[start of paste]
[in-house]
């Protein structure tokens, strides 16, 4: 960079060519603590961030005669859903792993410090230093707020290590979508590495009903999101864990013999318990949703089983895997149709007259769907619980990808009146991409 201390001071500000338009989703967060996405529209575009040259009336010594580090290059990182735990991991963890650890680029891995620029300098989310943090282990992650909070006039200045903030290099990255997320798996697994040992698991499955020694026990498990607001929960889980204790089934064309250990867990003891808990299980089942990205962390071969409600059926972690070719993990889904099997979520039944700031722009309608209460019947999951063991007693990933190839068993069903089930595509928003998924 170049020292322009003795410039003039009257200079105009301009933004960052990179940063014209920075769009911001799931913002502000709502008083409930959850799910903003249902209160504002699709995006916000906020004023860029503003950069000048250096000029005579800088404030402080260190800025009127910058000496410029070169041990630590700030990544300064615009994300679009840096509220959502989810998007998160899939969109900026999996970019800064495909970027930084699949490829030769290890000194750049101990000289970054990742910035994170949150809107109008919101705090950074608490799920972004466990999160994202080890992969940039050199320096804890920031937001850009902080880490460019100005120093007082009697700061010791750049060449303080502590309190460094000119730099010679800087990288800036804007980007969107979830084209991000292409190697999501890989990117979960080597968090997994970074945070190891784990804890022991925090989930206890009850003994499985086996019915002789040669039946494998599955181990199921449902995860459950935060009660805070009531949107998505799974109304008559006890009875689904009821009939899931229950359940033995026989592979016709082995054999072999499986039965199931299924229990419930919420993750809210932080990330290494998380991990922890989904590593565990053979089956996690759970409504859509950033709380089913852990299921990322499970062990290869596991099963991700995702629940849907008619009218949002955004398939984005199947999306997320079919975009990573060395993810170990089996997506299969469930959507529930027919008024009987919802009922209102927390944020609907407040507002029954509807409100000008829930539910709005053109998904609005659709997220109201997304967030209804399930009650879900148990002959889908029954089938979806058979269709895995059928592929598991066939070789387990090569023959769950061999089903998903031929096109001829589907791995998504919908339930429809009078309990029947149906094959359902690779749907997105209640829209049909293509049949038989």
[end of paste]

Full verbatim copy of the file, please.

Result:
[in-house]
């Protein structure tokens, strides 16, 4: 960079060519603590961030005669859903792993410090230093707020290590979508590495009903999101864990013999318990949703089983895997149709007259769907619980990808009146991409 201390001071500000338009989703967060996405529209575009040259009336010594580090290059990182735990991991963890650890680029891995620029300098989310943090282990992650909070006039200045903030290099990255997320798996697994040992698991499955020694026990498990607001929960889980204790089934064309250990867990003891808990299980089942990205962390071969409600059926972690070719993990889904099997979520039944700031722009309608209460019947999951063991007693990933190839068993069903089930595509928003998924 170049020292322009003795410039003039009257200079105009301009933004960052990179940063014209920075769009911001799931913002502000709502008083409930959850799910903003249902209160504002699709995006916000906020004023860029503003950069000048250096000029005579800088404030402080260190800025009127910058000496410029070169041990630590700030990544300064615009994300679009840096509220959502989810998007998160899939969109900026999996970019800064495909970027930084699949490829030769290890000194750049101990000289970054990742910035994170949150809107109008919101705090950074608490799920972004466990999160994202080890992969940039050199320096804890920031937001850009902080880490460019100005120093007082009697700061010791750049060449303080502590309190460094000119730099010679800087990288800036804007980007969107979830084209991000292409190697999501890989990117979960080597968090997994970074945070190891784990804890022991925090989930206890009850003994499985086996019915002789040669039946494998599955181990199921449902995860459950935060009660805070009531949107998505799974109304008559006890009875689904009821009939899931229950359940033995026989592979016709082995054999072999499986039965199931299924229990419930919420993750809210932080990330290494998380991990922890989904590593565990053979089956996690759970409504859509950033709380089913852990299921990322499970062990290869596991099963991700995702629940849907008619009218949002955004398939984005199947999306997320079919975009990573060395993810170990089996997506299969469930959507529930027919008024009987919802009922209102927390944020609907407040507002029954509807409100000008829930539910709005053109998904609005659709997220109201997304967030209804399930009650879900148990002959889908029954089938979806058979269709895995059928592929598991066939070789387990090569023959769950061999089903998903031929096109001829589907791995998504919908339930429809009078309990029947149906094959359902690779749907997105209640829209049909293509049949038989």